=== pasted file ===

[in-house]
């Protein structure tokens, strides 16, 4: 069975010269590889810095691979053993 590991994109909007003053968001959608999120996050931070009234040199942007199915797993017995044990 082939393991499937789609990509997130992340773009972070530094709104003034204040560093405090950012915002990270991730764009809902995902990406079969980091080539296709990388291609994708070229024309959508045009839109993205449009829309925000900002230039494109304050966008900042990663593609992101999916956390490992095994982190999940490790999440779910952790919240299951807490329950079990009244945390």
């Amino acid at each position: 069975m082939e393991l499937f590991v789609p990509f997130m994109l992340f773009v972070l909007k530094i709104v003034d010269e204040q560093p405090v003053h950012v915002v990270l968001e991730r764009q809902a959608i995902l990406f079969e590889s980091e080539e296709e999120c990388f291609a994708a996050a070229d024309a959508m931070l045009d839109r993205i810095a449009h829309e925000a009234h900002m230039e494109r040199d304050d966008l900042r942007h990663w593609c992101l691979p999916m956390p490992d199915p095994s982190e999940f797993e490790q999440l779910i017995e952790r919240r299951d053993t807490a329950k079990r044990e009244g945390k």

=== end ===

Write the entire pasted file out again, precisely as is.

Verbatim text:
[in-house]
């Protein structure tokens, strides 16, 4: 069975010269590889810095691979053993 590991994109909007003053968001959608999120996050931070009234040199942007199915797993017995044990 082939393991499937789609990509997130992340773009972070530094709104003034204040560093405090950012915002990270991730764009809902995902990406079969980091080539296709990388291609994708070229024309959508045009839109993205449009829309925000900002230039494109304050966008900042990663593609992101999916956390490992095994982190999940490790999440779910952790919240299951807490329950079990009244945390």
């Amino acid at each position: 069975m082939e393991l499937f590991v789609p990509f997130m994109l992340f773009v972070l909007k530094i709104v003034d010269e204040q560093p405090v003053h950012v915002v990270l968001e991730r764009q809902a959608i995902l990406f079969e590889s980091e080539e296709e999120c990388f291609a994708a996050a070229d024309a959508m931070l045009d839109r993205i810095a449009h829309e925000a009234h900002m230039e494109r040199d304050d966008l900042r942007h990663w593609c992101l691979p999916m956390p490992d199915p095994s982190e999940f797993e490790q999440l779910i017995e952790r919240r299951d053993t807490a329950k079990r044990e009244g945390k």